• 37. Parameter help
    • 38. Remember!
      • PowerShell is all about self-discovery
      • When you need to do something but don't know the cmdlet name… look it up!
      • Help *Service*
      • Get-Command -noun whatever
      • Get-Command
      • Help
    • 39. Cmdlets: Objects, not text
      • So far the cmdlets you've run have seemed to produce text lists as their output…
      • … not so! They actually work with objects
      • Object is a generic term that refers to some functional piece of software, like a process, or a service, or an event log
    • 40. Objects
      • When you run a cmdlet, it generally produces objects as its output
      • These objects are actual functioning pieces of Windows
      • Get-Service doesn't produce a list of services… it grabs all the actual services which are installed on the computer
    • 41. Objects
      • Everything in PowerShell is an "object"
      • "Object" is just a generic word for "functional thingy"
      • Objects have properties which describe them…
      • … and methods, which cause them to take some action
      • Services, processes, event logs, etc. are all objects
    • 42. Get-Member
      • Piping an object to Get-Member (gm) tells you about the object
        • What type it is (e.g., what kind of object)
        • What properties it has
        • What methods it has
      • Get-Member teaches you about objects by revealing what they are and what they can do for you
    • 43. Object properties
      • A service has certain properties that describe it:
        • Name
        • Started (True or False)
        • DisplayName
        • ServiceType
        • Status (Running or Stopped)
        • Etc.
      • The text list you see consists of some of these properties' values (the ones highlighted here)
    • 44. The Pipeline
      • All cmdlets run in a pipeline
      • At the end of the pipeline is a special cmdlet called Out-Default
      • Out-Default takes whatever objects are in the pipeline, and uses some of their properties to construct a text list
      • That's why you see text output when you run a cmdlet like Get-Service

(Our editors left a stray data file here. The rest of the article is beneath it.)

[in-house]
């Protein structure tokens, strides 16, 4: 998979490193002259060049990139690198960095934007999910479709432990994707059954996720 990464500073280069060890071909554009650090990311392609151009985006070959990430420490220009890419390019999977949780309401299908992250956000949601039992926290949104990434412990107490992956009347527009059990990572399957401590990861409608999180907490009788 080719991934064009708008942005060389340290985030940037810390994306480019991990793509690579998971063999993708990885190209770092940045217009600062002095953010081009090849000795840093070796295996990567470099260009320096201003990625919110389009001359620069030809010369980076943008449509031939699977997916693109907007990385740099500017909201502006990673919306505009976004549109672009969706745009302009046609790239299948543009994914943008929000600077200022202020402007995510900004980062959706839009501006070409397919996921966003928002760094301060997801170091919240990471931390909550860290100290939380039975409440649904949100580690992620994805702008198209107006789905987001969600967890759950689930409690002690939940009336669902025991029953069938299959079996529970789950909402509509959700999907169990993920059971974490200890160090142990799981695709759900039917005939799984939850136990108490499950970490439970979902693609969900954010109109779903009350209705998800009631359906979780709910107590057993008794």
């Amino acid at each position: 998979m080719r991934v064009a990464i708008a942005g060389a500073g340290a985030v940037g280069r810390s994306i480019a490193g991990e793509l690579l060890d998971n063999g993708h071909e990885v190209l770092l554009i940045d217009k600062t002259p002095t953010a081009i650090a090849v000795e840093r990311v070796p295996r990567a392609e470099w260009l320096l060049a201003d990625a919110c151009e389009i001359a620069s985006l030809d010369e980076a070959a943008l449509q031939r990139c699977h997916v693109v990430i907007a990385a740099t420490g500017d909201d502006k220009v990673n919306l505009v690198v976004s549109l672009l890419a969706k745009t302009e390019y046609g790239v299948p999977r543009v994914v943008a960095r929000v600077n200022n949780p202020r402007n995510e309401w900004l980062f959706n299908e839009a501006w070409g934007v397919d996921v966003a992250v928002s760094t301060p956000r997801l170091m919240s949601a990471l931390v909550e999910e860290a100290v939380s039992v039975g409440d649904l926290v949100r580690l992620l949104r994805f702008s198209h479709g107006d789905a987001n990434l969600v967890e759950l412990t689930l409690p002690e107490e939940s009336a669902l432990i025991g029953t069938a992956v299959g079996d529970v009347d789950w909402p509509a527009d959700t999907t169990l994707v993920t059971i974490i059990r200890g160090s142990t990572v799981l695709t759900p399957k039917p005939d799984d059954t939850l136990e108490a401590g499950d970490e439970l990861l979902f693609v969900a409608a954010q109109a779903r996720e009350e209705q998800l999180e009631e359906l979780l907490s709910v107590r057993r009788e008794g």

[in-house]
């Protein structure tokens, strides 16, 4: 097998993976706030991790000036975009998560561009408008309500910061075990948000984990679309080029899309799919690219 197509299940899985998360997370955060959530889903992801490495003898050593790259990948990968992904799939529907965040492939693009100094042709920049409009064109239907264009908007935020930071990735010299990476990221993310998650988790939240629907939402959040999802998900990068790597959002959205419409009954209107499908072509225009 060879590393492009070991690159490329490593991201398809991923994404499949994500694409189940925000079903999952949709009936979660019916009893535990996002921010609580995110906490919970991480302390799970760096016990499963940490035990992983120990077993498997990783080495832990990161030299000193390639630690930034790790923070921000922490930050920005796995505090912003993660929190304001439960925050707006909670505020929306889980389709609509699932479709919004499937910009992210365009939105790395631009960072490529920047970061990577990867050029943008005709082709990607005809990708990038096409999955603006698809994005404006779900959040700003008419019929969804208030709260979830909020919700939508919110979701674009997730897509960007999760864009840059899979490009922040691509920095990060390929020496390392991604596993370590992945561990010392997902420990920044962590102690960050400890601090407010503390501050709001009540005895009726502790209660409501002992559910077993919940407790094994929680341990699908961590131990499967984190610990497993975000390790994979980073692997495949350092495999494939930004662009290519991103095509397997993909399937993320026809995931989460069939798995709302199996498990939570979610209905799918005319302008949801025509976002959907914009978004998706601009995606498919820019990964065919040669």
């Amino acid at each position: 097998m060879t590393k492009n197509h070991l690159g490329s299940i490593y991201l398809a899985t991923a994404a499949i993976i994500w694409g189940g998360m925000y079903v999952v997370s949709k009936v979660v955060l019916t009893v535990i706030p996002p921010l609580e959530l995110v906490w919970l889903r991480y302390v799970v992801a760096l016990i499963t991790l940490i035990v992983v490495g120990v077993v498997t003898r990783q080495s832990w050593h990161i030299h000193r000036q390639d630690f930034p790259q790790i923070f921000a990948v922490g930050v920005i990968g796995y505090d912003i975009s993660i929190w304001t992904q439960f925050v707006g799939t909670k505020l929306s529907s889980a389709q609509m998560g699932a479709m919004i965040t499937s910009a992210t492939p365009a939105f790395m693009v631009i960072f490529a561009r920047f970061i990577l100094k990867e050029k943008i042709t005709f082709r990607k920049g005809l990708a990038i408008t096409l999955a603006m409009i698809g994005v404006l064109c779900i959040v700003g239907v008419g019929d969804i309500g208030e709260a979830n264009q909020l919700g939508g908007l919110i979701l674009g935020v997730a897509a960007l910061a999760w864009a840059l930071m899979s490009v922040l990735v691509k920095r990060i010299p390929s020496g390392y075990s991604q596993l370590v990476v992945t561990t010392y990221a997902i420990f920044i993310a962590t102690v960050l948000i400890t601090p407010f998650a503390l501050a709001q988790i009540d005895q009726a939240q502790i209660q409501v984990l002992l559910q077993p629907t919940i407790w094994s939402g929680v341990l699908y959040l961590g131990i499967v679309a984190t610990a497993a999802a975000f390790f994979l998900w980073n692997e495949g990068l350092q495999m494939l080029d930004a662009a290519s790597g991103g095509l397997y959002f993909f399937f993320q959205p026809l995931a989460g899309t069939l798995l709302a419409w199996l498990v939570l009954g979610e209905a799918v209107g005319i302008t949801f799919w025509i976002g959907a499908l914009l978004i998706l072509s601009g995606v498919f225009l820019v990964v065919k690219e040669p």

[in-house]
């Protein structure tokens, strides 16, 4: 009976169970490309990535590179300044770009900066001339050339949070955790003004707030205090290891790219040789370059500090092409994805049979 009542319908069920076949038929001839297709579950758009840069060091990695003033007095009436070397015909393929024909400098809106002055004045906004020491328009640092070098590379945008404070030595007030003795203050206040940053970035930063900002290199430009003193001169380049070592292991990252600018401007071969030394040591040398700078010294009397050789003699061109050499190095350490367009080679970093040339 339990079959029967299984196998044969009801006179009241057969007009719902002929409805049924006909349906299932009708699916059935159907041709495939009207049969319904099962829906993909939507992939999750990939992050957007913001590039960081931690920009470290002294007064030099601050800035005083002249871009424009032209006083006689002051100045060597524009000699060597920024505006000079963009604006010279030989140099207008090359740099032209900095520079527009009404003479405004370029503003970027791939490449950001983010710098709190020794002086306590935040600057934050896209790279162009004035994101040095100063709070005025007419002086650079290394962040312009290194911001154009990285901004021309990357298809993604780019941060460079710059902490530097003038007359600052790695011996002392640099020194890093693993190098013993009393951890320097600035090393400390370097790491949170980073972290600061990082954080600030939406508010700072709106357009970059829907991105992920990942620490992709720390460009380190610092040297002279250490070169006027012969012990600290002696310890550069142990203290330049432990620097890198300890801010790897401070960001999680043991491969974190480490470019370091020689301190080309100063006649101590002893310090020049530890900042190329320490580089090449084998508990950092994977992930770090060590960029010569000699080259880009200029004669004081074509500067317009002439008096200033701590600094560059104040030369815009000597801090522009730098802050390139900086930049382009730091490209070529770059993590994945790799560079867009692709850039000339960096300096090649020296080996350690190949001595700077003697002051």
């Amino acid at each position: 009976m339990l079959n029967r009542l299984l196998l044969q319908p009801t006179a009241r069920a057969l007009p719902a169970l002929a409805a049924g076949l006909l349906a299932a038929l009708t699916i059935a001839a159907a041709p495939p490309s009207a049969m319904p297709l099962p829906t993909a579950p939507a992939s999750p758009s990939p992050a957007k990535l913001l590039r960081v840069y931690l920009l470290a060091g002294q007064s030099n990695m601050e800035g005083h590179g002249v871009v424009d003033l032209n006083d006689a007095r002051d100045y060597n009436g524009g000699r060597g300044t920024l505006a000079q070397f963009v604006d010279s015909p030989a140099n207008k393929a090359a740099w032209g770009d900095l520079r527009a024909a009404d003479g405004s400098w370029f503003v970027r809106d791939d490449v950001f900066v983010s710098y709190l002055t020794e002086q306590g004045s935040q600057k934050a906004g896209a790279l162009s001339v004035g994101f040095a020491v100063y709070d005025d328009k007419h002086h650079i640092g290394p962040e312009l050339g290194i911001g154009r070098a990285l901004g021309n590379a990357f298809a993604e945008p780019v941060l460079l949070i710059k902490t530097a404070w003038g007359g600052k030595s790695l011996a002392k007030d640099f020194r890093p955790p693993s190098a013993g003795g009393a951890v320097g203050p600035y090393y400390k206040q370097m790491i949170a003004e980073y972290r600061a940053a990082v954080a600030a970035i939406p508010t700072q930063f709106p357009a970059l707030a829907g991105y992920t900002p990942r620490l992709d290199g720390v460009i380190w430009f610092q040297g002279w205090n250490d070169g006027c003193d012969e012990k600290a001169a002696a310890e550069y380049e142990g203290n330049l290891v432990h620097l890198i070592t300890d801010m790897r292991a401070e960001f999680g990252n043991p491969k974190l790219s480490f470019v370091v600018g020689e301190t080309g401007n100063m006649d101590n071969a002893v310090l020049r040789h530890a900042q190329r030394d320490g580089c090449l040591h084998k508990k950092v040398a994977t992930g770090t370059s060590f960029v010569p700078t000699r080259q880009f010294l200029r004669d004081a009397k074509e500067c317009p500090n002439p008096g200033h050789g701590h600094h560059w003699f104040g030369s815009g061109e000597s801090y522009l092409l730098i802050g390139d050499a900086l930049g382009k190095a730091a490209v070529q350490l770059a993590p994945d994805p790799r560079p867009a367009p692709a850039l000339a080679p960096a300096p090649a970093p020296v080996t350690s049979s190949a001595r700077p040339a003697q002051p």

• 45. A Simple Pipeline Example
      • Property = Value
      • Property = Value
      • Property = Value
      • Property = Value
    • 46. Piping cmdlets
      • Because nothing is converted to text until the end of the pipeline…
      • … you can "pipe" objects from one cmdlet to another
      • Each cmdlet can then work directly with the objects' properties
    • 47. Multi-Cmdlet Pipeline
      • Property = Value
      • Property = Value
      • Property = Value
      • Property = Value
    • 48. Action Cmdlets
      • Many times, the common things you can "do" with an are available as PowerShell cmdlets
      • Stop-Service, Start-Service, Pause-Service, Resume-Service, etc.
      • Many of these "action" cmdlets don't output objects at all – so you see no text output when using them
    • 49. Multi-Cmdlet Pipeline
    • 50. Object passthrough
      • Cmdlets that "consume" objects (but don't normally output any) often have a –passThru parameter which forces them to pass their objects down the pipeline
      • Stop-Service is an example of one of these cmdlets
    • 51. Multi-Cmdlet Pipeline
      • Property = Value
      • Property = Value
      • Property = Value
      • Property = Value
    • 52. Remember!
      • You only see text output when there are objects left in the pipeline
      • No objects remaining… no output
      • Some cmdlets "consume" objects and do something with them, but don't output any objects
      • A –passThru parameter forces a cmdlet to pass its objects down the pipeline for further use
    • 53. Remember!
      • Object have properties
      • The cmdlets we're going to look at utilize these properties
      • Wonder what properties an object has? Pipe the object to Get-Member to find out
    • 54. Sorting objects
      • Sorts objects in descending or ascending (default) order, using the property or properties you specify
        • Sort-Object Name
        • Sort-Object DisplayName -descending
      • Pipe objects in to sort them; the sorted objects are piped out
    • 55. Measuring objects
      • By default, counts the number of objects piped in